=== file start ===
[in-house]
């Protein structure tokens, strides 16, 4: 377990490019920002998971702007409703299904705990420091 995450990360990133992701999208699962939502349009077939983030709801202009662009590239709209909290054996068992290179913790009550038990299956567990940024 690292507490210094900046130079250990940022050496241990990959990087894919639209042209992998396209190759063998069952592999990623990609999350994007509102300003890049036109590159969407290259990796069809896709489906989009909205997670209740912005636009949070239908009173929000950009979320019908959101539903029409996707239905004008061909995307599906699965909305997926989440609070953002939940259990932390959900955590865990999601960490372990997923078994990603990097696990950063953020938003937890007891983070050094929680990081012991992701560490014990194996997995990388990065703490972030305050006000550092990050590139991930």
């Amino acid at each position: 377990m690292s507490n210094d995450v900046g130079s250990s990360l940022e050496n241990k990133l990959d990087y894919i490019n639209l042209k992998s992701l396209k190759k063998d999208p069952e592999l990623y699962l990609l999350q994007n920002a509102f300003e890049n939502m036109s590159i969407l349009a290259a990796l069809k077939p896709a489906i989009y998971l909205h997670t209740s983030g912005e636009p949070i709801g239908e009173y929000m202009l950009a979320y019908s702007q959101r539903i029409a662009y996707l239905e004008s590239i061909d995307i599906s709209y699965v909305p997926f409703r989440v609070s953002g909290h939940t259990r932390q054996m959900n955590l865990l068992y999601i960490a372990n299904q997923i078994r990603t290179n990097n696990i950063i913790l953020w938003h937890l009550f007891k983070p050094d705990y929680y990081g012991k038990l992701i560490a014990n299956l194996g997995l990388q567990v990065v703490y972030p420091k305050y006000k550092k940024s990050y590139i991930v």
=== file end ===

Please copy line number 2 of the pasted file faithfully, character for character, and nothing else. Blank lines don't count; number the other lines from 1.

């Protein structure tokens, strides 16, 4: 377990490019920002998971702007409703299904705990420091 995450990360990133992701999208699962939502349009077939983030709801202009662009590239709209909290054996068992290179913790009550038990299956567990940024 690292507490210094900046130079250990940022050496241990990959990087894919639209042209992998396209190759063998069952592999990623990609999350994007509102300003890049036109590159969407290259990796069809896709489906989009909205997670209740912005636009949070239908009173929000950009979320019908959101539903029409996707239905004008061909995307599906699965909305997926989440609070953002939940259990932390959900955590865990999601960490372990997923078994990603990097696990950063953020938003937890007891983070050094929680990081012991992701560490014990194996997995990388990065703490972030305050006000550092990050590139991930």